By Mark Aoyagi
My daughter is 8 months old and hasn’t yet seen, heard, touched, smelled, or tasted anything boring or uninteresting. Everything she is presented with, it is as if she is experiencing it for the first time. True, there are many firsts for her. Also true is that her favorite “toy” for the past two weeks has been the same toothbrush. Each time she finds it or is handed it, she checks it out anew. Seeing the colors. Running her fingers over the surfaces. Tasting the bristles (well, all of it actually). When is the last time you were fascinated (or even mildly interested) by a toothbrush?
And yet there is much to be interested in. Where do the bristles come from? What are they made of? Why bristles? How do I even know the word “bristles?” How do they get the bristles into the plastic? Why don’t they come out?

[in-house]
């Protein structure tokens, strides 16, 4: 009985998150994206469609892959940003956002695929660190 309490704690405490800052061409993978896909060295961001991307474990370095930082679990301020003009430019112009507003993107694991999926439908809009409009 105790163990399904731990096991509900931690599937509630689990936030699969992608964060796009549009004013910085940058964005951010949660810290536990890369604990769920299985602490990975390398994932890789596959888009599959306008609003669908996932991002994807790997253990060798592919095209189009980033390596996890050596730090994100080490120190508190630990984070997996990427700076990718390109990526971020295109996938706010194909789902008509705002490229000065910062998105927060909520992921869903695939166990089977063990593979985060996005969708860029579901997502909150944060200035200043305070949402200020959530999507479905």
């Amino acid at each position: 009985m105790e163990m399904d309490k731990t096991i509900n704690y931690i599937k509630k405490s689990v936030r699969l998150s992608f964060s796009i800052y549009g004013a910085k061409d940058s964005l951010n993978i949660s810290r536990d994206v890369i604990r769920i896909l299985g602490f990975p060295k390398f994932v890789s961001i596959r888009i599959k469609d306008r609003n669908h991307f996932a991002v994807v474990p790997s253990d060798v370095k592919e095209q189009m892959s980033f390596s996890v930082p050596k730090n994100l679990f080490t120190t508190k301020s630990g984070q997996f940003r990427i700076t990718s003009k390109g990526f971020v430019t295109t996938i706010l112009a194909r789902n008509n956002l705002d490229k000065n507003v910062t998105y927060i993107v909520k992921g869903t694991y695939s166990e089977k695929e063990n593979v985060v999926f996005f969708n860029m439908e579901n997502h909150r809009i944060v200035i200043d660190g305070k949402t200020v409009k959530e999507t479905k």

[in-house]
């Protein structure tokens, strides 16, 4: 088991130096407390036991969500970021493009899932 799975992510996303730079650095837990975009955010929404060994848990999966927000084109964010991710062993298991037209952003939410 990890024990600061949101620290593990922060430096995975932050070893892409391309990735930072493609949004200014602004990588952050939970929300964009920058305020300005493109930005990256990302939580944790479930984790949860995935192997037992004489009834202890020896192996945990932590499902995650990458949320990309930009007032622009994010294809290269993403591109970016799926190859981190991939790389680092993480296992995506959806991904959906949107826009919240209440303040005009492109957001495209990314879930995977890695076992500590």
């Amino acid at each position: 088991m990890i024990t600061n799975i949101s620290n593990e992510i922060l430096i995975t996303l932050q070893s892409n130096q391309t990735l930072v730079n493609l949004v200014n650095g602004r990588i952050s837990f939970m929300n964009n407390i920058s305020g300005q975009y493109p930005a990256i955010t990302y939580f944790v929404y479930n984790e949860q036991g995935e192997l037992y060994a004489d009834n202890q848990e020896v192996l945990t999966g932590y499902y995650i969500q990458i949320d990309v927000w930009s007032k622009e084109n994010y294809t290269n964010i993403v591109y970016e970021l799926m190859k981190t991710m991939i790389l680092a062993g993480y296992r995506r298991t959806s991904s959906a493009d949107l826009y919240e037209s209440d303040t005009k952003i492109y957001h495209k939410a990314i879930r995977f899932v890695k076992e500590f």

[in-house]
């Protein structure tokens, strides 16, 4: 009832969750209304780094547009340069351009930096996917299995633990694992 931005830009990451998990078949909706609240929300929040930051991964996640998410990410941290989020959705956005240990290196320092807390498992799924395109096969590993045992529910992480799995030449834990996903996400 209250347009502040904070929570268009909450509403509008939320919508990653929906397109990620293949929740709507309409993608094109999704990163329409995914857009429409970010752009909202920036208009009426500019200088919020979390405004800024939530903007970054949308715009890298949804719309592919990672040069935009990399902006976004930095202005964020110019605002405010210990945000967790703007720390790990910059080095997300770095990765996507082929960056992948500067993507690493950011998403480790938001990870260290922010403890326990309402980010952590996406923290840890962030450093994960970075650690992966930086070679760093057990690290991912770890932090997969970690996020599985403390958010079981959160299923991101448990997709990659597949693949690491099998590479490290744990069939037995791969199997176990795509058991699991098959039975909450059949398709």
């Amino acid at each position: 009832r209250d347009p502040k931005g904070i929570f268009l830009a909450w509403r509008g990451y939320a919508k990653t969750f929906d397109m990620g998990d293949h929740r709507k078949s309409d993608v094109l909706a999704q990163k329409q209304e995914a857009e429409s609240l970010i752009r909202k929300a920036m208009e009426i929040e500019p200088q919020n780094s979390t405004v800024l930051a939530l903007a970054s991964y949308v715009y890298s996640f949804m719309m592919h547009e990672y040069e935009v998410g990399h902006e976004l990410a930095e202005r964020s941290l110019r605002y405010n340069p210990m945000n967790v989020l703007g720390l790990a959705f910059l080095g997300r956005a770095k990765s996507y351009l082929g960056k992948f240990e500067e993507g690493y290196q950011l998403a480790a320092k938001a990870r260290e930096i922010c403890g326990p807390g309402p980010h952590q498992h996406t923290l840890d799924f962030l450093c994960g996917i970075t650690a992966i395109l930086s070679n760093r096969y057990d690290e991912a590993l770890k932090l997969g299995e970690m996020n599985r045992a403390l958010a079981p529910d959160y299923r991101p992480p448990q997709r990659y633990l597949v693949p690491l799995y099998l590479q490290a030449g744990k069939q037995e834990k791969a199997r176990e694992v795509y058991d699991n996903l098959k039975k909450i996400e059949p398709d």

This is an example of the aptly named Zen teaching of “child’s mind” or “beginner’s mind.” It is something most of us experience far too seldom. Imagine the possibilities if everything was possible. Fresh. Novel. How much excitement, change, and creativity might this bring to your life?
Source: The Performance of Your Life